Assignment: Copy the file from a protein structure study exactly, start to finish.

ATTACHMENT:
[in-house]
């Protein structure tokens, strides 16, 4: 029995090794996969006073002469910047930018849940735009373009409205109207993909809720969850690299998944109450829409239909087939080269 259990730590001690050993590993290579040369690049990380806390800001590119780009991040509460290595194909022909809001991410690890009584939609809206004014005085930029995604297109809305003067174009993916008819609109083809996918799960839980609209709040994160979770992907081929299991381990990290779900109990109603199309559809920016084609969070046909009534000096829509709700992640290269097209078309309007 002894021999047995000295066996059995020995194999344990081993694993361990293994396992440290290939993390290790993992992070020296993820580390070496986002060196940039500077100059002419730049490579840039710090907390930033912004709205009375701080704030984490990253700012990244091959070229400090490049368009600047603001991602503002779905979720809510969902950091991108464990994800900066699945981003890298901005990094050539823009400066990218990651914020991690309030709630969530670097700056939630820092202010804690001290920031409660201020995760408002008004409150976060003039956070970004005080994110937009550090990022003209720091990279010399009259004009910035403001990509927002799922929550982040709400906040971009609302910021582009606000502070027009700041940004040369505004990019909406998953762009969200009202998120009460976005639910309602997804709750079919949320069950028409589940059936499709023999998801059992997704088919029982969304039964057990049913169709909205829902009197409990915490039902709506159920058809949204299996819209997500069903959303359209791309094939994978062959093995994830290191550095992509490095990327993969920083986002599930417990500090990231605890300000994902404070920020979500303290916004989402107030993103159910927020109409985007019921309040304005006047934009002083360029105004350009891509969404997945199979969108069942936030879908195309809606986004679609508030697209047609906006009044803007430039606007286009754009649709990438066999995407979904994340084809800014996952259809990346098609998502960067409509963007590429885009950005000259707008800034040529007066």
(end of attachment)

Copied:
[in-house]
């Protein structure tokens, strides 16, 4: 029995090794996969006073002469910047930018849940735009373009409205109207993909809720969850690299998944109450829409239909087939080269 259990730590001690050993590993290579040369690049990380806390800001590119780009991040509460290595194909022909809001991410690890009584939609809206004014005085930029995604297109809305003067174009993916008819609109083809996918799960839980609209709040994160979770992907081929299991381990990290779900109990109603199309559809920016084609969070046909009534000096829509709700992640290269097209078309309007 002894021999047995000295066996059995020995194999344990081993694993361990293994396992440290290939993390290790993992992070020296993820580390070496986002060196940039500077100059002419730049490579840039710090907390930033912004709205009375701080704030984490990253700012990244091959070229400090490049368009600047603001991602503002779905979720809510969902950091991108464990994800900066699945981003890298901005990094050539823009400066990218990651914020991690309030709630969530670097700056939630820092202010804690001290920031409660201020995760408002008004409150976060003039956070970004005080994110937009550090990022003209720091990279010399009259004009910035403001990509927002799922929550982040709400906040971009609302910021582009606000502070027009700041940004040369505004990019909406998953762009969200009202998120009460976005639910309602997804709750079919949320069950028409589940059936499709023999998801059992997704088919029982969304039964057990049913169709909205829902009197409990915490039902709506159920058809949204299996819209997500069903959303359209791309094939994978062959093995994830290191550095992509490095990327993969920083986002599930417990500090990231605890300000994902404070920020979500303290916004989402107030993103159910927020109409985007019921309040304005006047934009002083360029105004350009891509969404997945199979969108069942936030879908195309809606986004679609508030697209047609906006009044803007430039606007286009754009649709990438066999995407979904994340084809800014996952259809990346098609998502960067409509963007590429885009950005000259707008800034040529007066």